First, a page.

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Federal budget heavy on social spending – UAE
HH Sheikh Mohammed Al Maktoum, ruler of Dubai, tweeted that he chaired a meeting where the federal budget for 2013 was approved.
October 31, 2012 10:15 by Reuters
The United Arab Emirates prime minister on Tuesday announced approval of a 2013 federal budget that is heavy on social spending but without the deficits of the last two years.
The UAE, which has one of the highest per capita incomes in the world, has avoided social unrest rocking the Middle East since early 2011 partly thanks to its cradle-to-grave welfare system.
“(I) chaired a cabinet meeting where we approved the federal budget for 2013 with total spending: 44.6 billion dirhams ($12.1 billion) and no deficit,” Sheikh Mohammed bin Rashid al-Maktoum, who is also Dubai’s ruler, wrote on his official Twitter account.
“The budget is part of a three-year government financial plan with total spending of 133 billion dirhams in order to implement our strategic plans,” he also said in English comments that followed original ones in Arabic.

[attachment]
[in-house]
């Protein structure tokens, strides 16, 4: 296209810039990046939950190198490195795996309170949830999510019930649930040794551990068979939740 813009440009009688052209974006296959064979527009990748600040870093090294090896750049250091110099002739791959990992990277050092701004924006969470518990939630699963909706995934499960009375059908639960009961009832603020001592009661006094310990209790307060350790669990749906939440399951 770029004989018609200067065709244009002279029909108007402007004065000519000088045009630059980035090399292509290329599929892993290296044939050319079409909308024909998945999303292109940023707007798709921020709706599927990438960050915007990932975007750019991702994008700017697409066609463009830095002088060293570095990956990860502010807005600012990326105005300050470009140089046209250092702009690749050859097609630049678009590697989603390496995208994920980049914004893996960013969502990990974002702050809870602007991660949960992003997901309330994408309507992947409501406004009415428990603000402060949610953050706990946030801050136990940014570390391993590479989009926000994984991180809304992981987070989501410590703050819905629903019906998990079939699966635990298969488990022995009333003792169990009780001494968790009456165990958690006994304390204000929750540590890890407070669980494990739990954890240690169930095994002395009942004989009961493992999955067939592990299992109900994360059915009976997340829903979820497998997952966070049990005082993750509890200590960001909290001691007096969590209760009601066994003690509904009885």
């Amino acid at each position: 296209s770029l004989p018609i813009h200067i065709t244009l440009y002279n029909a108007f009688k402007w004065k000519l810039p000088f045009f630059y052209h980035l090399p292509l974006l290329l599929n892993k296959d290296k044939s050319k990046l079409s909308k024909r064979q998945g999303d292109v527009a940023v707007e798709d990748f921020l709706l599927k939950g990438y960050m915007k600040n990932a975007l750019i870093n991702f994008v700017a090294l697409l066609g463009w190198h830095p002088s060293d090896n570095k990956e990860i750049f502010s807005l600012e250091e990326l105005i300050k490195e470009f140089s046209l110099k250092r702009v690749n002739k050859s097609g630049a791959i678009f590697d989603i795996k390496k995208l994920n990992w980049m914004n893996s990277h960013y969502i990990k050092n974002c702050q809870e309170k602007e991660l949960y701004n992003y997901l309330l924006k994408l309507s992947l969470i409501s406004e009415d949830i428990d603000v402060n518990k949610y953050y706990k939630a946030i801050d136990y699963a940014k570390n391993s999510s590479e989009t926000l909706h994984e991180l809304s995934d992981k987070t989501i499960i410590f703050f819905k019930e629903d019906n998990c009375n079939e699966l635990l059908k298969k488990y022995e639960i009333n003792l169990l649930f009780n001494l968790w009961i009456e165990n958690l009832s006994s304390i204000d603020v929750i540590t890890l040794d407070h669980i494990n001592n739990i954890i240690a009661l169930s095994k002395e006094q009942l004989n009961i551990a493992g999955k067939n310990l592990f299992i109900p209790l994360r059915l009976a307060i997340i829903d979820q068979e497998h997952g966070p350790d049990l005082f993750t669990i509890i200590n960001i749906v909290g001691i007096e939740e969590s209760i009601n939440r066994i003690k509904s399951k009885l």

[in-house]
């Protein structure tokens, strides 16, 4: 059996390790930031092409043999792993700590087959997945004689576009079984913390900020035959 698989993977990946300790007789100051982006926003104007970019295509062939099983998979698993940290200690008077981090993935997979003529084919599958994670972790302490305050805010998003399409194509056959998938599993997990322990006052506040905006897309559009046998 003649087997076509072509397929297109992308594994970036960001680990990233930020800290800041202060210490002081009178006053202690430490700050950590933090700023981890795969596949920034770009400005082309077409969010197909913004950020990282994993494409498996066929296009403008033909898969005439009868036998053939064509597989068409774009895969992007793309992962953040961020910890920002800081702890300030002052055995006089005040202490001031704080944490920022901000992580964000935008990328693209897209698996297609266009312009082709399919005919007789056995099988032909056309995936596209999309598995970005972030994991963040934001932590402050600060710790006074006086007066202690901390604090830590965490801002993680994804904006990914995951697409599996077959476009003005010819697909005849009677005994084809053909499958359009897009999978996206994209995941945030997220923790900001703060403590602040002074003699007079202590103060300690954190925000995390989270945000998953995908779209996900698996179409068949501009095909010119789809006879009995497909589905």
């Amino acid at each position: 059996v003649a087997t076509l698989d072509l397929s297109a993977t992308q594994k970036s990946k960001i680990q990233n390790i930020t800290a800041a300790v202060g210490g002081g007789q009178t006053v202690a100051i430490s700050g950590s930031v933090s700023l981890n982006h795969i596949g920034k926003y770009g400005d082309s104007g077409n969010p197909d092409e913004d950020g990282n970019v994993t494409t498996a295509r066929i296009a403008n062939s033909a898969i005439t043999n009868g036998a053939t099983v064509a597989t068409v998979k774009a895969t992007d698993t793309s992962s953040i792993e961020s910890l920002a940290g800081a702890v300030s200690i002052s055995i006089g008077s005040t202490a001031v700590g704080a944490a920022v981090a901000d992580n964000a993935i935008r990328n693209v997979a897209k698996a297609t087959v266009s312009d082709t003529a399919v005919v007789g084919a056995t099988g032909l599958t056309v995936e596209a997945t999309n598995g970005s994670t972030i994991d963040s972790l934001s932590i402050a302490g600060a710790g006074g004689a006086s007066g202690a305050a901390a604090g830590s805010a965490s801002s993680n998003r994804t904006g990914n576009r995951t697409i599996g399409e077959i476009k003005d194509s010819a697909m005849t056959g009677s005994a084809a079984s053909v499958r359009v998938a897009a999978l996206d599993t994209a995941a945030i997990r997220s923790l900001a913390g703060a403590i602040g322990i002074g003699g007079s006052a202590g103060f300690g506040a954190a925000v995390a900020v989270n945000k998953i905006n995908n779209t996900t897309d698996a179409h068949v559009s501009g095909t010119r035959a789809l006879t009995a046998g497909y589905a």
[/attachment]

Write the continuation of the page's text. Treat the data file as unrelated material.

The state news agency WAM later said the 133 billion dirham plan was over the period of 2011-2013.
The UAE federal budget accounts for only around 11 percent of overall fiscal spending in the UAE, with mainly oil-rich Abu Dhabi and six other individual emirates making up the rest.
Sheikh Mohammed also said that social spending will have the largest share of 51 percent of the budget, while education will account for 22 percent and water and electricity for 12 percent.
“Priorities for the 2013 budget will be: health, education & social benefits for citizens as well as the improvement of government services,” he wrote.
The new budget is larger than the 2012 plan, in which the government of the world’s No. 3 oil exporter pencilled in spending of 41.8 billion dirhams and a small shortfall of 400 million.
A finance ministry official said earlier this month that the federal budget gap is expected to be around 2 billion dirhams in 2012 after it swelled to 2.8 billion in the first half and he reiterated that it would be covered from reserves.
In 2011, the OPEC member’s federal budget slipped into a deficit of 2.9 billion dirhams, according to a June report by the International Monetary Fund based on government data. That was its first gap in seven years.
On an aggregate basis, the UAE and all its emirates together are expected to run a comfortable budget surplus of 6.4 percent of gross domestic product this year, according to a Reuters poll of analysts.
The country booked a consolidated budget surplus of 36.2 billion dirhams in 2011, or 2.9 percent of 2011 GDP, the finance ministry said earlier in October.